Talk about hair-raising! A close call for Boeing

By Tim Raetzloff | Nov 18, 2010

My phone began to ring and emails began to come in shortly after Boeing 787, code ZA002 – the second of six flight-test aircraft in the 787 program – made an emergency landing in Laredo, Texas because of smoke in the cabin.

I have been a persistent critic of the 787 program, and several people expected me to know what was going on.

 I don’t know any more than anyone else who watches the news and scans the Internet. I work with statistics, and the statistics of the 787 program have always been worse than Boeing’s PR department would like the public to know.

 

The statistics of this latest incident, according to Internet news reports, are that 42 people aboard ZA002 got a serious scare. The statistics say at least one person suffered some injury. The statistics say the pilot brought the plane down with everyone alive.

Just a week before Thanksgiving, this should be a cause for thanksgiving; everyone aboard is able to go home to their families.

The Boeing flight test home page shows no test flights scheduled for any of the other five test 787s. This would indicate that Boeing has taken the reasonable precaution of holding off on test flights until it can determine whether this mishap was a matter of chance or a design problem.

 The test program will be delayed. The test program was already on a tight schedule to try to complete in time for a delivery of the first 787 by mid-1st quarter 2011.

I said in a recent column that the number of hours remaining for completion was too to many to allow Boeing to meet the schedule. This latest delay makes it clear that Boeing must reschedule tests and deliveries.

Delivery of the first Dreamliner, or nightmare liner as it has become for Boeing, will be delayed yet again. The program will be more than three years late before any planes are delivered.

This is what we can see with certainty. What is not yet evident is how long the delay will be.

Are we talking days or weeks? Is the damage to ZA002 extensive enough that it will not soon return to the test program?

If so, another airplane will be required to take up the tests scheduled for ZA002.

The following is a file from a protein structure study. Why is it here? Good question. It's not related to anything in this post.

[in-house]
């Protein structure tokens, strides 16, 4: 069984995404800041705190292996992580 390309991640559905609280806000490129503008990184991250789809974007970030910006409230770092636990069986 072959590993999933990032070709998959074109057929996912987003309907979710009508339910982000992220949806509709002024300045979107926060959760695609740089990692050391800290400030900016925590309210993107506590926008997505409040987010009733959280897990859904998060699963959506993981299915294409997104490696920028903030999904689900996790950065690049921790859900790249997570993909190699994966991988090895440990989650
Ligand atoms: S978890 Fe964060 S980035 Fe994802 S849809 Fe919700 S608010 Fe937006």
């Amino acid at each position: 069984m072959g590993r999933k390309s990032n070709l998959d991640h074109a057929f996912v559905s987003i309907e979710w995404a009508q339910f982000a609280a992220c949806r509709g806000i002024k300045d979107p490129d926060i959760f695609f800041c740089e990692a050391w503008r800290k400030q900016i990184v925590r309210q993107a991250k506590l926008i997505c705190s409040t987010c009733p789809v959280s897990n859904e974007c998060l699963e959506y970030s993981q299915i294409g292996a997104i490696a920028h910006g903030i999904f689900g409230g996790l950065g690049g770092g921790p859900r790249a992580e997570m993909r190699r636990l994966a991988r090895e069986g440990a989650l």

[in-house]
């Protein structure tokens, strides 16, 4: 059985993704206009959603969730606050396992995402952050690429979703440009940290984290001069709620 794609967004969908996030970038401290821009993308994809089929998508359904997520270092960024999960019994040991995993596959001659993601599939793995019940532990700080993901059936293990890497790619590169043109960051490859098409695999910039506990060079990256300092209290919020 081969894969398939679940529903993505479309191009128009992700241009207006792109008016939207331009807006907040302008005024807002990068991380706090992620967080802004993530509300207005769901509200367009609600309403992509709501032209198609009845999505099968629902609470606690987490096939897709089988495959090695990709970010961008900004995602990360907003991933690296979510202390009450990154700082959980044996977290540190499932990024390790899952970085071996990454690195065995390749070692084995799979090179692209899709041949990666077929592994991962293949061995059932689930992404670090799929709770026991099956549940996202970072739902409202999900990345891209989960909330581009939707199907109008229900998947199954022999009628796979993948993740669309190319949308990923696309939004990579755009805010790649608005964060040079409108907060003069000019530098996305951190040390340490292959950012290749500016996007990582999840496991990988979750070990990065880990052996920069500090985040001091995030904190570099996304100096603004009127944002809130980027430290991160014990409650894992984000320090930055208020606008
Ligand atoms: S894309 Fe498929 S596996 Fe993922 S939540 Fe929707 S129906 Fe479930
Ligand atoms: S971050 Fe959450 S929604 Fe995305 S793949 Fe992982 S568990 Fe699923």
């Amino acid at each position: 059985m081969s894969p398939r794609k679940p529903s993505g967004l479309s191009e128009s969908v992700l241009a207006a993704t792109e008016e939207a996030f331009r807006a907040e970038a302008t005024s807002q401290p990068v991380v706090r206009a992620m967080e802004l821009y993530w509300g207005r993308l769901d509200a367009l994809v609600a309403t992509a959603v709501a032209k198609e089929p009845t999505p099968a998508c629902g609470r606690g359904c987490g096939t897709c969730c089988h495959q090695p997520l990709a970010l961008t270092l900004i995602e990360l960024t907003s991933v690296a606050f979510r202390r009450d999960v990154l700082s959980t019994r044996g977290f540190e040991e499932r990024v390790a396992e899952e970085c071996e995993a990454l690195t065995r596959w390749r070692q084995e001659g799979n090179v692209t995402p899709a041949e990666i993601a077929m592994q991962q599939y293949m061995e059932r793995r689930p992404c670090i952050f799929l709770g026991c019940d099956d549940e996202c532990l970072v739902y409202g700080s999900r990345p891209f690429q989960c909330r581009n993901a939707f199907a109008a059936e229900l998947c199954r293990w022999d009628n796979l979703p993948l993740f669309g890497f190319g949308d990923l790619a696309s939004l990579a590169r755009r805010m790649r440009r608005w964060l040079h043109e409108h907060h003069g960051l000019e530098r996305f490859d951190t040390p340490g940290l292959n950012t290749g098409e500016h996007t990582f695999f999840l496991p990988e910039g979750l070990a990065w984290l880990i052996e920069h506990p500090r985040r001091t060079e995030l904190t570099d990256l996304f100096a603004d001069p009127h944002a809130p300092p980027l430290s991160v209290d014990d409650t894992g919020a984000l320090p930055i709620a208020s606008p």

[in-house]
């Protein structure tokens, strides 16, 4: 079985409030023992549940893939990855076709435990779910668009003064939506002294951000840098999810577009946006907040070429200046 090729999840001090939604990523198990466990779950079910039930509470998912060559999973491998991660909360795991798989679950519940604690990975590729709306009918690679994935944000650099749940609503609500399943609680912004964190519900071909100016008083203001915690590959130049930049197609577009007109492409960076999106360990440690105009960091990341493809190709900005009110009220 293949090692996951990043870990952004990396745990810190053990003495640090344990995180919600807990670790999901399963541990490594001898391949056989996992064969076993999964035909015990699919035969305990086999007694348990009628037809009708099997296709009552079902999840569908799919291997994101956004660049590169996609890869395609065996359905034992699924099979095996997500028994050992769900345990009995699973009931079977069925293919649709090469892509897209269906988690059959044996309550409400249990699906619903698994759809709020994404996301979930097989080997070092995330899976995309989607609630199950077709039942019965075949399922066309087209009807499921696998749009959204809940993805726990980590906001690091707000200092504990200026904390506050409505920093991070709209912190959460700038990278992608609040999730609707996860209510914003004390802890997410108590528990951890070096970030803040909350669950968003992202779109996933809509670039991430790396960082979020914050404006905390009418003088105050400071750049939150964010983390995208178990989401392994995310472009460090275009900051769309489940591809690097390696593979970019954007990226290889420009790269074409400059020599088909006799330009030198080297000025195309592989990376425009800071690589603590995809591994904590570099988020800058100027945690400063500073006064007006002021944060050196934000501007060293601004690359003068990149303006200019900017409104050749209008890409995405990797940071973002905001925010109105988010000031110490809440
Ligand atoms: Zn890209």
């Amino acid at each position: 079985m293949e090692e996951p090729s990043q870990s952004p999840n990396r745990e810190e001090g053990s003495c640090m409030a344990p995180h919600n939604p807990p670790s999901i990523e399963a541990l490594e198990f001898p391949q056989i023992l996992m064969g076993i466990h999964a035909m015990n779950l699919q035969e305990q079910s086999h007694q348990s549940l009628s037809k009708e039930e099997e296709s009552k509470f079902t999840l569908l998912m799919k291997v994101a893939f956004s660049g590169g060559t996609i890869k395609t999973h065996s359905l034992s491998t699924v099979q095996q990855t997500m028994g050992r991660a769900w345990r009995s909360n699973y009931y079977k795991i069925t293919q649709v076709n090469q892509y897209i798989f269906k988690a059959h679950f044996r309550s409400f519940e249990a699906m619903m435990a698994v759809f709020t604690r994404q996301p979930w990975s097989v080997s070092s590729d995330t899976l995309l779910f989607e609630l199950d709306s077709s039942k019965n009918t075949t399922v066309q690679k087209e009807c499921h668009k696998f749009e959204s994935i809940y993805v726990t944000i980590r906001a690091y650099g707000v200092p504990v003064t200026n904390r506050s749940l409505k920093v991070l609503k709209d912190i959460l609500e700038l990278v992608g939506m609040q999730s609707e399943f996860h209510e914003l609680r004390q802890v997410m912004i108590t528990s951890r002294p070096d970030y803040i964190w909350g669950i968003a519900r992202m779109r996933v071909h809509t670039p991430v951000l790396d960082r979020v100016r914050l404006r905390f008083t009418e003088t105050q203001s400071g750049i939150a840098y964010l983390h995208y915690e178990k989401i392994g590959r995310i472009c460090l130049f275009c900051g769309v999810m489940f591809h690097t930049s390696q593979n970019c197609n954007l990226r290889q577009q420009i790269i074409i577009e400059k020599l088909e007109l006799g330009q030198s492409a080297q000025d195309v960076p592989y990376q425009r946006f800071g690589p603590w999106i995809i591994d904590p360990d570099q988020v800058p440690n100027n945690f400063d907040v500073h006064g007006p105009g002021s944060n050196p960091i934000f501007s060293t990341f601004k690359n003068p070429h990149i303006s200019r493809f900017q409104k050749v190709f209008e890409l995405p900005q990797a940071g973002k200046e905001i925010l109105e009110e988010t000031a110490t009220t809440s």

This latest incident is not one that could have been predicted from test statistics, but I admit that my gut feeling has been there would be an incident sooner or later.

I have been accused of having an anti-Boeing bias. I admit I am anti-787 and anti-Boeing Chicago.

A long time ago in another millennium I was an engineering model maker at Boeing on the ill-fated SST and the successful 747. Everything I have observed and heard about the 787 is in direct contradiction to what I remember from those programs.

The design of the 787 seems to be by committee; to quote Mike Warden, “You just can’t design an airplane by committee.”

 The 777 is an out-sourced airplane, but the design was done in Everett by Boeing engineers; the 777 is one of the safest, most successful planes in history.

For the 787, Boeing seems to have relied on engineers at subcontractors to design the parts of the plane that those subcontractors were building. These are probably fine engineers, but they lack the five-generation lore that has been passed down within the Boeing Co.

Boeing was once an engineering-driven company. Boeing Chicago has turned it into a PR-driven company. PR doesn’t build airplanes.

Boeing PR has blamed everybody but Boeing for the three-year delay in the 787 program. It’s the fault of Rolls Royce, Alenia, the Machinists Union or someone else.

At some point it must become evident that the fault is in the basic plan. Until the plan is corrected, the program will continue to lurch from failure to failure.

Next time we may not be able to be thankful.

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(Tim Raetzloff, who operates Abarim Business Computers at Five Corners in Edmonds, evaluates Puget Sound business activity in his regular column in the Beacon. In the interests of full disclosure he says, “Neither I nor Abarim have any interest in or conflict with any company mentioned in this column.”)

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